Rethinking flood resilience: from policy to practice. The case of flood risk management in England.


Supervisor: Francesco Pia Vantaggiato

Non-accademic partner: Environment Agency

Studentship start date: 01/10/2023

Application deadline: 31/03/2023

Application details: Further information on how to apply will be detailed from January 2023, in the meantime if you have any questions about the project or application process please get in touch with the supervisor.

Despite an annual budget of £1 billion to manage flood risk, the Environment Agency cannot offer total protection from flooding to all households in England. Difficult decisions must be made over which communities receive funding, what level of protection those communities receive, and what to do when at-risk communities fail to meet the funding criterion.

Realizing that it can no longer act alone on flood risk, the Environment Agency has increasingly involved local communities in carrying out flood risk management tasks,e.g. assessing their vulnerability, applying for funding, and proposing flood schemes. Recently, the Agency set out its vision for “a nation ready for, and resilient to, flood and coastal change – today, tomorrow, and to the year 2100”where floods “cause much less harm to people, do much less damage, and ensure life can get back to normal much quicker” (Environment Agency, 2020). For that to happen, communities and individuals within those communities must develop resilience. This involves people taking responsibility for their exposure to flood risk via the use of flood maps and/or alert systems to raise awareness, as well as being empowered to act such as purchasing door guards or retrofitting their home to speed up recovery. Yet who has the capacity, commitment, time, resources, and/or social capital to be resilient is not always clear, nor what happens to those unable to adapt.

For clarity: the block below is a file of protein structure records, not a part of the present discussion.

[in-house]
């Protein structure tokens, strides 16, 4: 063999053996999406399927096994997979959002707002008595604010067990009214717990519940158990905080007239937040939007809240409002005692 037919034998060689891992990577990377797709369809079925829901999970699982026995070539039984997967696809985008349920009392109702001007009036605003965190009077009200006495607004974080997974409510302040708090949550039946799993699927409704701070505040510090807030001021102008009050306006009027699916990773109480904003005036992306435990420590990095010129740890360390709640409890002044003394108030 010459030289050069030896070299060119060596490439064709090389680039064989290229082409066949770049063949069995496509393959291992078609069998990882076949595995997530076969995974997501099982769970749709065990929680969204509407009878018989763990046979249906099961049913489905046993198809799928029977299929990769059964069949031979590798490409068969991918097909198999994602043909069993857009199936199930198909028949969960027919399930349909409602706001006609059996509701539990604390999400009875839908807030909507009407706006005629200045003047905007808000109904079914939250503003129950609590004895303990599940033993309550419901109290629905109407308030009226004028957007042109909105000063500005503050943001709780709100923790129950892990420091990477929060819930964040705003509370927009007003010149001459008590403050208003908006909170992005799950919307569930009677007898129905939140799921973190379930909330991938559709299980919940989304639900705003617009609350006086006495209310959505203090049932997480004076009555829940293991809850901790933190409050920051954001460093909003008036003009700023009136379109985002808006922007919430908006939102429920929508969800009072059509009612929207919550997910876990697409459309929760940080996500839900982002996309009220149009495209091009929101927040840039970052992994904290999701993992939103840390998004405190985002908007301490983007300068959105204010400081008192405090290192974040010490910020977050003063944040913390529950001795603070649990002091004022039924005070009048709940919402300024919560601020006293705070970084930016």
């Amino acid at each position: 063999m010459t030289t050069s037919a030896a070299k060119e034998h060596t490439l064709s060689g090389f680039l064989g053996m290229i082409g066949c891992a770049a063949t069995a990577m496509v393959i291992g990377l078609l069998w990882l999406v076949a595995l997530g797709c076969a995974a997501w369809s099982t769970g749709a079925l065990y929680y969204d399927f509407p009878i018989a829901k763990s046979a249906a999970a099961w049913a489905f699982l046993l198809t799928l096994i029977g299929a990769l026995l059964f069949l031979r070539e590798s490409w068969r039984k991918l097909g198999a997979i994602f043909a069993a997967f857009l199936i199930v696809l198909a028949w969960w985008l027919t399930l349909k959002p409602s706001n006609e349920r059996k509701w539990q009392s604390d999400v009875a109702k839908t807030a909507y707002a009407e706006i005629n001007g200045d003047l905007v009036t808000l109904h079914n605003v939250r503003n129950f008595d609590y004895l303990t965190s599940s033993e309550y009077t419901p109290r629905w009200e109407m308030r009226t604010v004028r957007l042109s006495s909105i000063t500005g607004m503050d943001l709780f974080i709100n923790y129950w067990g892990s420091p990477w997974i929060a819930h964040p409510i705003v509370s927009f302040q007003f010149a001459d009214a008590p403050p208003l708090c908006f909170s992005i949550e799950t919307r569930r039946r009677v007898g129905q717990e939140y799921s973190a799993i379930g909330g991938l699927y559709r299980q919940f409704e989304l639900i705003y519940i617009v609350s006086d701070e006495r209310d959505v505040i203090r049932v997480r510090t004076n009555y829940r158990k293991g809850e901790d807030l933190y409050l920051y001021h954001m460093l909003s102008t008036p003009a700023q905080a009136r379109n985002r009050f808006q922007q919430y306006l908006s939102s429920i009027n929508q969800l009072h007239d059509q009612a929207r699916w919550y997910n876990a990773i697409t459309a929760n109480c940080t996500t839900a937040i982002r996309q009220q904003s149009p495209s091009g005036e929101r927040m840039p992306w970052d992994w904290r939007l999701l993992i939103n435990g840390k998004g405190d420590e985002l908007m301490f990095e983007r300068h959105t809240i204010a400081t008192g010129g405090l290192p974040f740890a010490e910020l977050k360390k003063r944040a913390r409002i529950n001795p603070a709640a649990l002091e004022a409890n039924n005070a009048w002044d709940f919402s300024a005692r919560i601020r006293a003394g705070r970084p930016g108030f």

Helping communities increase their resilience may do more to address inequality in exposure to flooding than just focusing on ‘vulnerability’: a comparatively small flooding event may prove hard to cope with for communities with low resilience. Yet, the true meaning of these words in the practice of policy implementation depends on the definition and understanding of them in the eye of the policy-makers and stakeholders.

We ask: how do the Agency and the (affected) public understand the implications of measuring and increasing ‘resilience’? Can we quantify the change in public spending on flood defences that results from setting ‘resilience’ as a policy goal? Besides spending money, what other interventions can increase local resilience?

Drawing on insights from political ecology, geography, and policy studies, this project aims to:

1. Define resilience in the context of flood riskmanagement;

2. Identify the variables that measure resilience to flooding;

3. Study how the goal of increasing resilience to flooding is implemented on the ground.

The project will fulfil its aims via a mixed method approach to compare perceptions of policy-makers and stakeholders, find and test the variables that operationalise the different conceptualisations, and outline the relevant implications. The policy goal of the project is to maximise the impact of the Agency’s resources, broaden the range of ‘resilience’ practices, and foster a successful decentralisation of flood risk management.